Carlos Ruiz Zafon's The Shadow of the Wind is a fun, suspensful and rollicking novel which at its heart is about the love of books and storytelling. The novel was originally written and Spanish and translated. I usually like to read novels in their original language, but this translation was great and felt really natural. The book takes place in Barcelona and tells the story of Daniel, a lonely son of a bookdealer, as his obsession with a mysterious novel takes him on a dark journey as he grows from boy into man. The Barcelona in the book is a moody, damaged place still unsure of its future after civil war and fascism. Food does have a place in the book, mainly as the subject of desire and enthusiasm of Daniel's strange and amusing friend - Fermin. Fermin provides the heart of the book as well as its comic relief. He has a big appetite and often requires Daniel to stop on their adventures for a bite to eat. They seem to eat a lot of spanish ham sandwiches, but that seemed to boring for the blog (and I doubt I could get my hands on real spanish ham). So I went with a traditional spanish tapas, codfish fritters, made with salt cod. These were easy, though you must plan ahead since the cod must be soaked for several days before cooking.
The Shadow of the Wind started a little slow, then picked up quickly about half way through. The book tells the story of Daniel, whose father owns a rare bookshop in Barcelona. Daniel's mother died and this loss casts a shadow over his and his fathers life. The book starts in 1945, at the end of WWII, when Daniel is a pre-teen and his father takes him too The Cemetery of Forgotten Books, an secret vault where out of print books are kept and watched over. Daniel is allowed to pick one book to take home and fate draws him to "The Shadow of the Wind" by Julian Carax, an unknown author. When Daniel takes the book home and reads it he is captivated by the book and is compelled to find out more about Carax and why there are so few copies of his book still in existence. Shortly after he acquires the book Daniel is accosted by a man who offers to pay Daniel for the book so he can destroy it. It is this encounter that cements Daniel's obsession with Carax and unraveling the mystery of his life. The book takes us along on Daniel's journey, as he grows from boy to man and reveals the many negative consequences of Daniel's search for the truth. We meet many characters along the way - almost all with double lives of some sort. And eventually Daniel's story - as he falls in love and creates major drama in his own life - echoes the story of Julian Carax's adolescence and eventual exile to France. Both Daniel's story and Julian's story are compelling melodramas. This was an old fashioned suspenseful and romantic book, which really transported me to another time and place. It was maybe a little hammy at times in its style, but I enjoyed it nonetheless.
Codfish Croquettas with Pimenton Aioli
(Fritters adapted from David Leite, Leite's Culinaria)
Anything fried is good, and these potato and codfish balls were delish. But what really took it to an insane level was the garlicky aioli, which I spiked with a little smoked paprika.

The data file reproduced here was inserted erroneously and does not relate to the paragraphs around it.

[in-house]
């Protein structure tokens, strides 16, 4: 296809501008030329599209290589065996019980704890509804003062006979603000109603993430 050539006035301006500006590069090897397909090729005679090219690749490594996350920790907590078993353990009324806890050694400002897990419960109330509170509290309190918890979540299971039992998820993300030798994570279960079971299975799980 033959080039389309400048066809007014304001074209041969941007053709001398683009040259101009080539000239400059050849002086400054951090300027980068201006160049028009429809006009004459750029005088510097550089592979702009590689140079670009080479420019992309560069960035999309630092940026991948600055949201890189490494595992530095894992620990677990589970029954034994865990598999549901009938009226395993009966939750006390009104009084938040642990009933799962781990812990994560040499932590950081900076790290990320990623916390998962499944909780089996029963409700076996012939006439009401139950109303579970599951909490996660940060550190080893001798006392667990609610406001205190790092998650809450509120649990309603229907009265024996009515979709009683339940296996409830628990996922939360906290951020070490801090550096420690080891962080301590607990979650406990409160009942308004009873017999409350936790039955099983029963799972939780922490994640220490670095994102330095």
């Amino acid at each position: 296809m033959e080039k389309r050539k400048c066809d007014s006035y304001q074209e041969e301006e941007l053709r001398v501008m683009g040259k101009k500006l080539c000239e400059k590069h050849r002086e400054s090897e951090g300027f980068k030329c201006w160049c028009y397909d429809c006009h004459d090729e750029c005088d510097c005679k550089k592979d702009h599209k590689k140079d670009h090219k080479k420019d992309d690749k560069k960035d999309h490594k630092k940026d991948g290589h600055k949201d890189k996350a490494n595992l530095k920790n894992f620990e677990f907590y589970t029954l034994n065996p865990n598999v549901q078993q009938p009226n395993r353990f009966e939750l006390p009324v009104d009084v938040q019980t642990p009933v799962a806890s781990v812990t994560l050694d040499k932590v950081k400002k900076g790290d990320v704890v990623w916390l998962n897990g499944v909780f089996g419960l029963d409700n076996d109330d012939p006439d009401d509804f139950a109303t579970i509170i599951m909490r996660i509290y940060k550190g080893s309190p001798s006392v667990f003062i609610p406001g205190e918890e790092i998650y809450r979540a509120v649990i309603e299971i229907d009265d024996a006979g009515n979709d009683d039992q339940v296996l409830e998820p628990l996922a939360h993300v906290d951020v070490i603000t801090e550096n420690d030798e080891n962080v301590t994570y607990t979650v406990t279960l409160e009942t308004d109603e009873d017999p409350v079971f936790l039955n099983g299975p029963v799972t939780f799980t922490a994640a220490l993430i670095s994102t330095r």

10 ounces salt cod
1 small onion peeled and quarteted
1 bay leaf
1 medium yukon gold potatoes, peeled and diced
2 garlic cloves, minced
2 tablespoons flat leaf parsley, chopped
salt and pepper to taste
3/4 cup water
1 tablespoon olive oil
1/4 cup all purpose flour
2 large eggs
vegetable oil for frying
Aioli 3 cloves garlic, peeled
1/2 teaspoon kosher salt
1 egg yolk
1 teaspoon lemon juice
1/3 cup olive oil
1/8 teaspoon smoked paprika
Directions, for croquettas: Rinse the salt cod well under cold water, then put in a bowl and cover with two inches of water. Cover tightly and put in fridge. Soak cod for 12 - 48 hours, changing the water every 12 hours. I soaked it for 36 hours.
When the cod has been soaked, transfer it to a medium saucepan, add the onion and the bay leave, cover with 2 inches of water. Bring to a gentle simmer and cook for about 10 minutes, till the cod flakes easily with a fork. With a slotted spoon, remove the cod to a plate and set aside to cool.
In the same pot, add the potato and cook till tender, about 10 minutes. Drain the potatoes and toss the bay leaf. Mash the potatoes and onions. Meanwhile, put the cooled codfish into a food processor and pulse until shredded.
In a bowl, mix the potatoes, cod, salt and pepper, garlic and parsley. To make batter, bring the water and oil to a boil in a medium saucepan. Add the flour and stir vigorously with wooden spoon. It will be lumpy. Cook stirring for about 3 minutes. Remove from heat and continue to stir to cool the batter down.
Add the eggs one at a time, stirring thoroughly each time. Add the cod mixture and stir to mix completely.
Heat 3 inches of oil in high sided pan till 350 f. Add heaping spoonfuls of cod to the oil. Cook until browned on each side, approximately 3-5 minutes total I would say. Drain on paper towels or brown paper bag.
For aioli: Pulse garlic in food processor till finely chopped. Add the lemon juice, egg yolk and salt and pulse till combined. Add the oil in a steady stream till combined and smooth, add the paprika.